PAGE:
The latest ‘Up Next’ event is happening next week. For anyone not familiar with ‘Up Next’, it’s a mentoring initiative for new and aspiring conference speakers. This month we have 2 tracks, one of which is a dedicated women’s track.
Ahead of the session we wanted to catch up with as many of the speakers as possible. Our first interview is with Stefenia Chaplin, Solutions Engineer at Sonatype. Stefania is responsible for helping customers understand and implement DevSecOps across the EMEA region. She is an experienced Python/Java developer and enjoys the challenge of improving the quality of software across different languages and ecosystems. Stefania is passionate about women in technology and is Founder and President of ‘Women at Sonatype’. She has spoken about DevSecOps at many conferences and meetups across Europe including; JavaZone in Norway, JFokus in Sweden and Cloud Expo, Women of Silicon Roundabout and Women in DevOps in London.
It’s no secret that tech is a male dominated industry, currently only 5% of leadership positions in tech are held by women and just 3% of women stated that tech was their 1st choice of career. Was it always your ambition to work in tech? Can you give us a brief view of your journey into tech?
When I was 18 I didn’t know what I wanted to do at university but I’d always been good at maths so I decided to do computer science (& business management) as I knew computers would be in the future no matter what! After university I was really interested in the commercial side, so I explored Sales for a few years but I really missed technology. So, I taught myself Python in my spare time and became a developer and now a Solutions Engineer
If you made a career change into tech, or if it wasn’t your first choice of career, what advice can you give to other women wanting to move into tech?
It’s never too late to move into tech! I’ve been to meetups where I’ve met women in their 50s who have taught themselves to code and are now freelance developers. When I transitioned, I taught myself Python using free online courses and attending 2-3 meetups / week. It’s important to get exposure to as many different fields and technologies as possible so you can find out what you enjoy and are passionate about.
We know that the issue with women working in tech starts at school. What words of wisdom would you give to a school age girl to encourage her to pursue a career in tech? Why is it amazing?!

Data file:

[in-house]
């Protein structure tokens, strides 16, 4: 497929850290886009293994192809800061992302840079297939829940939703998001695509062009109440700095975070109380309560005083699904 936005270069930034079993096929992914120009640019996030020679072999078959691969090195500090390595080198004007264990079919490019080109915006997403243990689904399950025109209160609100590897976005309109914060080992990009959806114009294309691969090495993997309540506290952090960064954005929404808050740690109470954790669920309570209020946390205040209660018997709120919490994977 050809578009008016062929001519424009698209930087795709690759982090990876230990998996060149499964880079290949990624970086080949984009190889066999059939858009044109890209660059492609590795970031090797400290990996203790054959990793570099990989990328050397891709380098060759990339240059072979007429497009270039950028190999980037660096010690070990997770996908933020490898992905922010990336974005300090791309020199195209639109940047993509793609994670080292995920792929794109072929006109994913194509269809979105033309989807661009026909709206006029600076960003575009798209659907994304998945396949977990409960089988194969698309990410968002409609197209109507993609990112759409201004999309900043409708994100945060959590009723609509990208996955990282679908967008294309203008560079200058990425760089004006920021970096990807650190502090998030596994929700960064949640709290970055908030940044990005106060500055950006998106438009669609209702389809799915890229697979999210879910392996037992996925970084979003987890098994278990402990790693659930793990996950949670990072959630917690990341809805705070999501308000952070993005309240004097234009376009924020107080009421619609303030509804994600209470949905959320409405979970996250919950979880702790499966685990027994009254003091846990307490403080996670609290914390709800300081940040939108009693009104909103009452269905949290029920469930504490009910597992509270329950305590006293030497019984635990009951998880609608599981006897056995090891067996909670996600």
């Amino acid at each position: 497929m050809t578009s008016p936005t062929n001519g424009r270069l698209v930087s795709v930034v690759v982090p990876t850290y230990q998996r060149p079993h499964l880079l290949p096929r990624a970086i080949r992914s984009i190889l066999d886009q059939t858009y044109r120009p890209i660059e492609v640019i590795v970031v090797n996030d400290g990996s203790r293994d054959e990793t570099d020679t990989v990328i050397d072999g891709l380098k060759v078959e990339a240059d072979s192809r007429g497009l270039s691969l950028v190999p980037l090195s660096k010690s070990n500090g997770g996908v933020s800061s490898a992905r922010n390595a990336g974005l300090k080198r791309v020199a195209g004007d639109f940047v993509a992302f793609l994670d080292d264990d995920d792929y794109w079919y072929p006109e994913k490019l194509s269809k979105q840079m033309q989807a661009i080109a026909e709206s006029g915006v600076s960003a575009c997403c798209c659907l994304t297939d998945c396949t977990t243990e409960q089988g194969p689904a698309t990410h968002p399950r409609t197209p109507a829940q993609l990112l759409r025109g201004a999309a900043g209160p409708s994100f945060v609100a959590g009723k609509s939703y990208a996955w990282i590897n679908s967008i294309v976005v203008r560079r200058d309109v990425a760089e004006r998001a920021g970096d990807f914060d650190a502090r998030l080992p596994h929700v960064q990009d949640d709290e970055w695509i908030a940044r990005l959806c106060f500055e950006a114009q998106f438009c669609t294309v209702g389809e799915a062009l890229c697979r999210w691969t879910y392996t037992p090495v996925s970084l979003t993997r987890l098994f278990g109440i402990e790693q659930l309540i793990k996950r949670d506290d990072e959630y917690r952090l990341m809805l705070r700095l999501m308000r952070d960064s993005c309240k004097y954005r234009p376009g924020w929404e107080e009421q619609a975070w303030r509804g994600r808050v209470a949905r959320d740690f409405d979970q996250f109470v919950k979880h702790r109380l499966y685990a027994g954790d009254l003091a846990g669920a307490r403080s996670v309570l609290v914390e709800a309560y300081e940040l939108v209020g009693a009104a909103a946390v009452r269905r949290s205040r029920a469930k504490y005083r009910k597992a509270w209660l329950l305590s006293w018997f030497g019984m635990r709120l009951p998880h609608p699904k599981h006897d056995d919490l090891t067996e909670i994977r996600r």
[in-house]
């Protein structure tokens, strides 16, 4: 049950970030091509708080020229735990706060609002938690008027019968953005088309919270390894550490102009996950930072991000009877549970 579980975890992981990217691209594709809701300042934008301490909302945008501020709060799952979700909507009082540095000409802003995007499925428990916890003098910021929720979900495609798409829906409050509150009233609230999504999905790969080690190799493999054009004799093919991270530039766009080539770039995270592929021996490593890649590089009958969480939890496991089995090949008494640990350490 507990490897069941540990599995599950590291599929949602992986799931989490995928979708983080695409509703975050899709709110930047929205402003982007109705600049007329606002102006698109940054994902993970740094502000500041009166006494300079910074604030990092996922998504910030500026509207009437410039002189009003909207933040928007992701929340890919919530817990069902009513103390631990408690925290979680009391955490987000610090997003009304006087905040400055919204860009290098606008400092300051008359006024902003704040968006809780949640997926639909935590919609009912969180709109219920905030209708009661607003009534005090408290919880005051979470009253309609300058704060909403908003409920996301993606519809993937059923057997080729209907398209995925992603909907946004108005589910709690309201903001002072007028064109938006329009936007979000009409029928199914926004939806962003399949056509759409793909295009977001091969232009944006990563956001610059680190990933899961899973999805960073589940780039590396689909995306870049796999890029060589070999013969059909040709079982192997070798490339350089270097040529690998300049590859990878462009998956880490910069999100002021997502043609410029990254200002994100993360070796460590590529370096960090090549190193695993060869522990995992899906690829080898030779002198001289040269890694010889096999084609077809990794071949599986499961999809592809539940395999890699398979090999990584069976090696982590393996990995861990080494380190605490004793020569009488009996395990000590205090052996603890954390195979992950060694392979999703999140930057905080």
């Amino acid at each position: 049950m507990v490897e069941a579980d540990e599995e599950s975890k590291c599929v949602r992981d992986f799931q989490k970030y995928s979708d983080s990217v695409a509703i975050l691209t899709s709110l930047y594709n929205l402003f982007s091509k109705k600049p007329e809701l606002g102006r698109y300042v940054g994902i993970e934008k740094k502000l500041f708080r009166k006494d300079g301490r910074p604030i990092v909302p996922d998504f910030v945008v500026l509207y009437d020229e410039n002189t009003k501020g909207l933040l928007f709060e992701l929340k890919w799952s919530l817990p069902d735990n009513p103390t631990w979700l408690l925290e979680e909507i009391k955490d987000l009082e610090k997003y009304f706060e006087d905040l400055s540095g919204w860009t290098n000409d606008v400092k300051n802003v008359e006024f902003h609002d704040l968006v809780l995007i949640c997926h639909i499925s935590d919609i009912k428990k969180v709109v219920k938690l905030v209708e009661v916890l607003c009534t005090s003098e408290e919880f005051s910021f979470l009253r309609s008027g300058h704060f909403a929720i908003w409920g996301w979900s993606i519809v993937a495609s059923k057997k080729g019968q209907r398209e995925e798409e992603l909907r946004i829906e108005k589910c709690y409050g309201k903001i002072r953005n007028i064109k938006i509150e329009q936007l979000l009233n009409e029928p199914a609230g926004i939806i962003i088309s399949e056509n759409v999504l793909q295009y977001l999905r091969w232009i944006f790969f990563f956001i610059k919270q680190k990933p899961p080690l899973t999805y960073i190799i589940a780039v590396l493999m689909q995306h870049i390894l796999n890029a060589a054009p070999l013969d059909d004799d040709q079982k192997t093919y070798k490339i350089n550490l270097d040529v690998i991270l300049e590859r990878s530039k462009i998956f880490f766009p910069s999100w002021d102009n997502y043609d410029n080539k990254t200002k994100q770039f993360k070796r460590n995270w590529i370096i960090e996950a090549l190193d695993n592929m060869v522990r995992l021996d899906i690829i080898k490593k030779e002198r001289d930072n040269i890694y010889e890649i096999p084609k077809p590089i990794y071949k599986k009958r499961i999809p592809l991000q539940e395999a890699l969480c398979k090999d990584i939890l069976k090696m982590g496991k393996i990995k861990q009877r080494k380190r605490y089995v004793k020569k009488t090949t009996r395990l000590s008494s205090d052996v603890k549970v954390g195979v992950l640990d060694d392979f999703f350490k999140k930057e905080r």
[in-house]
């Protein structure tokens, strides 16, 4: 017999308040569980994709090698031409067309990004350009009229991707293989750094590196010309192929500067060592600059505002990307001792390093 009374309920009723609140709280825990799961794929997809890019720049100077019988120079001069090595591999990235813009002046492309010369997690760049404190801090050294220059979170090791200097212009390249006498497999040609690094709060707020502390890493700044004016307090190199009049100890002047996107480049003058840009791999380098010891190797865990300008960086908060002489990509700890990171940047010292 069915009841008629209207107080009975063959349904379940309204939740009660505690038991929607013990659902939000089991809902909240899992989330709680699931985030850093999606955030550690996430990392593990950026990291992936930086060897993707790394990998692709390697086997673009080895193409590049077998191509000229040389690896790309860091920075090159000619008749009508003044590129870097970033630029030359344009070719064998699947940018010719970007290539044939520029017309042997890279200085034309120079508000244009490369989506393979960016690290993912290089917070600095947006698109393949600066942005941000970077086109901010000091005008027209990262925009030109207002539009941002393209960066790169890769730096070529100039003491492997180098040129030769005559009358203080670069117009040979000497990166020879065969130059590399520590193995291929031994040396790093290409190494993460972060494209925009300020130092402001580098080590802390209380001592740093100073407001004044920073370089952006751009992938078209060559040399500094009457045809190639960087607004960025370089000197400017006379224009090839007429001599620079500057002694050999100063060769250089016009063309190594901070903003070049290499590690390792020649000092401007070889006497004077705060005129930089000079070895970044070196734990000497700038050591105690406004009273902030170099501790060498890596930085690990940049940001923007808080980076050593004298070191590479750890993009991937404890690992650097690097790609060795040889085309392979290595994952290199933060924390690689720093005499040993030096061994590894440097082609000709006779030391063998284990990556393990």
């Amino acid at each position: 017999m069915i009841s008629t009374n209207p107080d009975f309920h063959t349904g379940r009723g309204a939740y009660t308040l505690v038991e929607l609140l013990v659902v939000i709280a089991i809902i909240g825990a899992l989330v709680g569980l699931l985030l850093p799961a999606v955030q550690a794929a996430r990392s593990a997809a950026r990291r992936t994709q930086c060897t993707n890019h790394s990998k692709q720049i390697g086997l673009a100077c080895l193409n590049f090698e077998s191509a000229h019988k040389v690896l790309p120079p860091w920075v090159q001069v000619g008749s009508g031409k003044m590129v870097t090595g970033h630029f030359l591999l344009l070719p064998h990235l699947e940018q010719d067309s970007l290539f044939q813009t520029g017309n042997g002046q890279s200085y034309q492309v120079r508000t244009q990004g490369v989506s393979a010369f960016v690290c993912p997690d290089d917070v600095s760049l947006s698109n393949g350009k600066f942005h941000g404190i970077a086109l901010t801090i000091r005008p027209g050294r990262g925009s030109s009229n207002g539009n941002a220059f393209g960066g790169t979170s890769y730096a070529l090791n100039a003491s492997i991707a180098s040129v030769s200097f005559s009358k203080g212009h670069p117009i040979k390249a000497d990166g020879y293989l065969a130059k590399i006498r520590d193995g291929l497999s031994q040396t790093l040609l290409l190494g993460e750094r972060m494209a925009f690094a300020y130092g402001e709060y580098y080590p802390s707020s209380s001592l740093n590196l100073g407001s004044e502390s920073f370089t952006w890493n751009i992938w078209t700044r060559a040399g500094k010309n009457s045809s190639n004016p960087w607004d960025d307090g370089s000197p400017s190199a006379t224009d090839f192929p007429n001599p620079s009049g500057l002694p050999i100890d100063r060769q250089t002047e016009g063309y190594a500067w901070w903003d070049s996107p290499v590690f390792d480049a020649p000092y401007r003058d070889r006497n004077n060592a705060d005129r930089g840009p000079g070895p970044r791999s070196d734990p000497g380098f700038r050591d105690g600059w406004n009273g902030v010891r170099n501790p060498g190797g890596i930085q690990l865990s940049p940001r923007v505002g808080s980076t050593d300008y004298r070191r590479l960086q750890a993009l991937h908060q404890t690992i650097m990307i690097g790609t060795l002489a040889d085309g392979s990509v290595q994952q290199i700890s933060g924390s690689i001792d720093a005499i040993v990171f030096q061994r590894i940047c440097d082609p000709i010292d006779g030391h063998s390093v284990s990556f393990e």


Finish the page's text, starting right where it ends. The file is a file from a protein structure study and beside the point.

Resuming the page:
Tech is a growth area! That’s what incentivised me. It is so vast and always changing so the job you may end up doing in a few years may not even exist now! Ultimately, all companies are tech companies and have tech underpinning the fundamentals of their business. Women bring an alternate way of problem solving so women in tech are very in demand!
Is there anything you wish you’d known when you first started working in tech?
Don’t be afraid to ask questions and meetups are a great place to keep on top of latest trends in tech
How did you first launch your speaking career? Do you have any tips you can share based on your experience?
While working at Sonatype I was offered the opportunity to speak at a meetup in London just 3 months into my career. I was quite nervous as I was new but it went really well. Since then I have proactively found meetups such as Women in DevOps and London Java Community and asked them if I can present at relevant meetups. Don’t be afraid to put yourself out there!
What words of reassurance can you offer to someone who is feeling really, really nervous about speaking for the first time?
Something I always say to myself before presenting, or meeting a big customer. I am the expert! A lot of the audience at a meetup may have some knowledge of your topic but you are living and breathing it every day. You are the expert and will be teaching them the content. Confidence is key! Relax, take a deep breath, and everything will be fine (and even if you are a little nervous and mess up, it’s rare that audience even notices)
What can participants expect to gain from participating in the Up Next event?
Participants can expect to gain advice, mentorship and constructive criticism on how best to present at conferences. The panel has a broad range of backgrounds and both participants and the audience will learn some great tips for future speaking.
If this has inspired you to get involved you can find all the details and sign up here (spaces are limited so don’t think about it for too long!)